Description of a Weigela


Weigela are deciduous, flowering shrubs. Native to Korea and Japan, they come in a wide variety of sizes and colors. Weigela bloom in the spring with masses of small flowers, after which they become rather unremarkable, as the shrubs do not feature colorful fall foliage. Some cultivars do have variegated leaves, making them more interesting as summer ornamentals, according to the University of Illinois website.

Foliage and Leaves

Weigela have either deep purple or green foliage. The foliage can be variegated or solid. The leaf arrangement features alternating leaves on either side of the stem, and the leaves have a fine, serrated edge. The flowers are around an inch long and can be funnel or bell-shaped. Most are pink or red in color. Canida has white blooms, and Canary has yellow buds that fade to pink flowers.

Shape and Size

Weigela shrubs grow to a maximum height of 9 feet and width of 12 feet, depending on the cultivar. Some are as small as only 2 or 3 feet tall. Most have long, arching branches that droop gracefully to the ground, creating a mounded or rounded shape.


The optimum growing climate for Weigela is a cooler, temperate zone. In general, these plants are cold-hardy to United States Department of Agriculture growing zone 5, according to the University of Connecticut website, and heat-hardy to USDA zone 8. Some cultivars are cold-hardy to USDA zone 3, such as Polka, a pink-flowering cultivar.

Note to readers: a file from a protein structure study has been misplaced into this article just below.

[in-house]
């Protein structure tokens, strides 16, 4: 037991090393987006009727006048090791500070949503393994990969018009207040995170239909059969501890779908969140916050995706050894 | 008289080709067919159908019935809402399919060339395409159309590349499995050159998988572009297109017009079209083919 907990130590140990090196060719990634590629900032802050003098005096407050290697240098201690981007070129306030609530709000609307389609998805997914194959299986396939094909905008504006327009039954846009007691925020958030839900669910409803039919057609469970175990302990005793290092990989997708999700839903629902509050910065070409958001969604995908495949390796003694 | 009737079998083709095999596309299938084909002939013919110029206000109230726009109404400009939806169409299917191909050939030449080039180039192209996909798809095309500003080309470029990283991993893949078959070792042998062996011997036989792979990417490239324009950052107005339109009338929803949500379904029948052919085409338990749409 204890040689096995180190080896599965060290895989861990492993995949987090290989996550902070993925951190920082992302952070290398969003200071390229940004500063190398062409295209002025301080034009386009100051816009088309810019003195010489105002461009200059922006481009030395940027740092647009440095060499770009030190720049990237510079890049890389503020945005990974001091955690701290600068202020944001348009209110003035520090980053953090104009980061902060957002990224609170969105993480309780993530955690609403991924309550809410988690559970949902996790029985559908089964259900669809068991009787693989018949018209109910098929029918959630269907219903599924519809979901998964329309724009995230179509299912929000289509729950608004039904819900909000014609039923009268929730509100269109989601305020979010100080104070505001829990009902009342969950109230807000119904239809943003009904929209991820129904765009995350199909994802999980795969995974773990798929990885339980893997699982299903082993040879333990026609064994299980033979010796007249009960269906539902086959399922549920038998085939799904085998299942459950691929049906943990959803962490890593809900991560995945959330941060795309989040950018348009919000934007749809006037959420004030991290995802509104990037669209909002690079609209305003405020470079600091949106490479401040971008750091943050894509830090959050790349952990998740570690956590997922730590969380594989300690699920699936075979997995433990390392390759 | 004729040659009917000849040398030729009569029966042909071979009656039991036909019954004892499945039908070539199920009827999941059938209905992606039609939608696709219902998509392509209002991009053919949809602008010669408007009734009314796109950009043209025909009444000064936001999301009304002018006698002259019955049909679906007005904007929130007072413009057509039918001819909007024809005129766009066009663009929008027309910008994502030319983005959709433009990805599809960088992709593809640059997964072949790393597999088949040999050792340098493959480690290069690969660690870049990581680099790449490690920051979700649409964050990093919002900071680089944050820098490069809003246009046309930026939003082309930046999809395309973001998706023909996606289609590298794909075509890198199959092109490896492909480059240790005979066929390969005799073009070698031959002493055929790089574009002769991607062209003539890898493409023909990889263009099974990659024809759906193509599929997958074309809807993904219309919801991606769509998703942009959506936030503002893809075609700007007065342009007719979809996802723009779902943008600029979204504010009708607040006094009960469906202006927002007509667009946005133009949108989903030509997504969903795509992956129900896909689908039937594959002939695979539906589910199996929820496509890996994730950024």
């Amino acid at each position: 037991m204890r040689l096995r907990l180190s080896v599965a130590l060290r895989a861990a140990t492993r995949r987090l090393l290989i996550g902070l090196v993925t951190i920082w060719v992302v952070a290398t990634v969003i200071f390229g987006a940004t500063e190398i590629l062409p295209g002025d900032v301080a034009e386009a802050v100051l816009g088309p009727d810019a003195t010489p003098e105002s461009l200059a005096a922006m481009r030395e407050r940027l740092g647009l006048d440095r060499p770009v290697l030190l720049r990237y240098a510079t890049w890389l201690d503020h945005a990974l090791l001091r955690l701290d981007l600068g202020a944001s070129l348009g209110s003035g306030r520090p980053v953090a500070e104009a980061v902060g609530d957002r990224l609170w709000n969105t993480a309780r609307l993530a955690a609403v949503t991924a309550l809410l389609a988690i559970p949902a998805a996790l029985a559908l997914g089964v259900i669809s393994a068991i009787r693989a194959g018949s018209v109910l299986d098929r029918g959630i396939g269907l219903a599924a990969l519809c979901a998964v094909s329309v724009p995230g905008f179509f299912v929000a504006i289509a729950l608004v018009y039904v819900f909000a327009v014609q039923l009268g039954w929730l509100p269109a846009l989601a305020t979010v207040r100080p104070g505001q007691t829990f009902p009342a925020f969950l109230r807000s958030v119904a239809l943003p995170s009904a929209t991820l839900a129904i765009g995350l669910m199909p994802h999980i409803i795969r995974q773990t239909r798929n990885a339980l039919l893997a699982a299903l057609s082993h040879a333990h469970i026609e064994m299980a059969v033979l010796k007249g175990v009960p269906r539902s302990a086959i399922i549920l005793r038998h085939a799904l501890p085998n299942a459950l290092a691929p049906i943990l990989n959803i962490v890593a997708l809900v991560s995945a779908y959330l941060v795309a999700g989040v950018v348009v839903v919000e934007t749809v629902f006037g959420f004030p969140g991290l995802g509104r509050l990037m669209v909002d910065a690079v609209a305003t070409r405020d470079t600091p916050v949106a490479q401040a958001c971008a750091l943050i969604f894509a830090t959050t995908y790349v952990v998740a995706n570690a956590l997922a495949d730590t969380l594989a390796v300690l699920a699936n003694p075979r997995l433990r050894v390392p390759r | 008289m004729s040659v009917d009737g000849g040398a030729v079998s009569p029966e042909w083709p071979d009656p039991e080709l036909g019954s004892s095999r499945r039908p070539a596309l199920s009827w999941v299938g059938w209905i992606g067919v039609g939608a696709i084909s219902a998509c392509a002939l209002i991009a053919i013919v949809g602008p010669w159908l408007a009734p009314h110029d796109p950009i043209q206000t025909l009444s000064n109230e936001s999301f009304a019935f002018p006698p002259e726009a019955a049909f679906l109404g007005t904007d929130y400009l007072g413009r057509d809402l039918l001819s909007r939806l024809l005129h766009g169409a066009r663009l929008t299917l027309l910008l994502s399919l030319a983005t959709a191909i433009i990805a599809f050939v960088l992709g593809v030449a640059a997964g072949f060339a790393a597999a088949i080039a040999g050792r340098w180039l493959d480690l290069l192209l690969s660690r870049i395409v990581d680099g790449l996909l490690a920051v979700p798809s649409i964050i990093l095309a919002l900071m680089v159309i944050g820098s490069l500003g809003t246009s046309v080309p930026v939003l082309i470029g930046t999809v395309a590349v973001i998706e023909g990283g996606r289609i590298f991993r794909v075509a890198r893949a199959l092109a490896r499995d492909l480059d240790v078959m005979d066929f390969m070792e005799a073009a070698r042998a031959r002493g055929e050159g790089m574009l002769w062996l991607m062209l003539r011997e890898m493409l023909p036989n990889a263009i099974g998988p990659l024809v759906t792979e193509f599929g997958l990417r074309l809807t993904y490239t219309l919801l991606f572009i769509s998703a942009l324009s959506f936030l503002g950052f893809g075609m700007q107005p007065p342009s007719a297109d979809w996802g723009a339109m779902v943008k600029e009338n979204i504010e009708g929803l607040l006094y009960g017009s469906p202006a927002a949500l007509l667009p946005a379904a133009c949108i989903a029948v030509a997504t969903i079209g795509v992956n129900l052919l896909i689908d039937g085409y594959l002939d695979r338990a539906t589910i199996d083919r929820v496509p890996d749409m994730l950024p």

Weigela are described as easy-to-grow plants by North Dakota State University's website. According to the university, they tolerate heavy pruning, which means you can maintain them at the size you prefer. Prune them after they flower for best results. Weigela also are adaptable to many soils, although they grow best in well-drained soil. The shrubs prefer locations where they are exposed to a full day of sunlight.


Weigela are described as hardy shrubs, but they can suffer from some problems. According to the University of Connecticut, these plants sometimes experience winter dieback, which means they die back to the ground. The cause of this is unusually cold winter weather. Prune away the dead branches in late winter and wait for the plant to bloom again in the spring. Standing water can cause root rot, a fungal disease that destroys the roots of the plant. Make sure the area around your weigela is not prone to flooding or collecting standing water.

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About this Author

April Sanders has been a professional writer since 1998. Previously, she worked as an educator and currently writes academic research content for EBSCO publishing and elementary reading curriculum for Compass Publishing. She holds a Bachelor of Arts in social psychology from the University of Washington and a master's degree in information sciences and technology in education from Mansfield University.